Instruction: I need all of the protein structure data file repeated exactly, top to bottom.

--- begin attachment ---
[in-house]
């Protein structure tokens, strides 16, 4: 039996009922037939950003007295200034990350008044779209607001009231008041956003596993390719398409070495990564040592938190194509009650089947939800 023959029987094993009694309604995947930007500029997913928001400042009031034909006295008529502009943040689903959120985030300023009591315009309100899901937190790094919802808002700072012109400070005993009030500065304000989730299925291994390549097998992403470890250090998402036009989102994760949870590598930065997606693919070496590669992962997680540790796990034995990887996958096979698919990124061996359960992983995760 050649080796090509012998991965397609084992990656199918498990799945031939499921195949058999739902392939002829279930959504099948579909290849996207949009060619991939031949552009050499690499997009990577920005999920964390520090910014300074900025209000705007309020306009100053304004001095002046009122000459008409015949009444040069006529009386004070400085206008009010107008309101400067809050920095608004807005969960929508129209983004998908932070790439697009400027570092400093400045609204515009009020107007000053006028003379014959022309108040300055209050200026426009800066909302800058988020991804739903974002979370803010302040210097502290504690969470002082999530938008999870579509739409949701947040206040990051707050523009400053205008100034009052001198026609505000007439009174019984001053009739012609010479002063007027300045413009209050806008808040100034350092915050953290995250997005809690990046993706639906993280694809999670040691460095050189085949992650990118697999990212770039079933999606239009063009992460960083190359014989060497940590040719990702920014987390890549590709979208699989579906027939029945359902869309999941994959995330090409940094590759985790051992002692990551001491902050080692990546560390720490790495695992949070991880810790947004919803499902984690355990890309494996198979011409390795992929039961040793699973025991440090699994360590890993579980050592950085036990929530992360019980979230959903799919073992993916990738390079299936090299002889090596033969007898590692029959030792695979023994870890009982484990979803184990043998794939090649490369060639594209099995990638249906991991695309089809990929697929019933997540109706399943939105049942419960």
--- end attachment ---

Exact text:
[in-house]
């Protein structure tokens, strides 16, 4: 039996009922037939950003007295200034990350008044779209607001009231008041956003596993390719398409070495990564040592938190194509009650089947939800 023959029987094993009694309604995947930007500029997913928001400042009031034909006295008529502009943040689903959120985030300023009591315009309100899901937190790094919802808002700072012109400070005993009030500065304000989730299925291994390549097998992403470890250090998402036009989102994760949870590598930065997606693919070496590669992962997680540790796990034995990887996958096979698919990124061996359960992983995760 050649080796090509012998991965397609084992990656199918498990799945031939499921195949058999739902392939002829279930959504099948579909290849996207949009060619991939031949552009050499690499997009990577920005999920964390520090910014300074900025209000705007309020306009100053304004001095002046009122000459008409015949009444040069006529009386004070400085206008009010107008309101400067809050920095608004807005969960929508129209983004998908932070790439697009400027570092400093400045609204515009009020107007000053006028003379014959022309108040300055209050200026426009800066909302800058988020991804739903974002979370803010302040210097502290504690969470002082999530938008999870579509739409949701947040206040990051707050523009400053205008100034009052001198026609505000007439009174019984001053009739012609010479002063007027300045413009209050806008808040100034350092915050953290995250997005809690990046993706639906993280694809999670040691460095050189085949992650990118697999990212770039079933999606239009063009992460960083190359014989060497940590040719990702920014987390890549590709979208699989579906027939029945359902869309999941994959995330090409940094590759985790051992002692990551001491902050080692990546560390720490790495695992949070991880810790947004919803499902984690355990890309494996198979011409390795992929039961040793699973025991440090699994360590890993579980050592950085036990929530992360019980979230959903799919073992993916990738390079299936090299002889090596033969007898590692029959030792695979023994870890009982484990979803184990043998794939090649490369060639594209099995990638249906991991695309089809990929697929019933997540109706399943939105049942419960």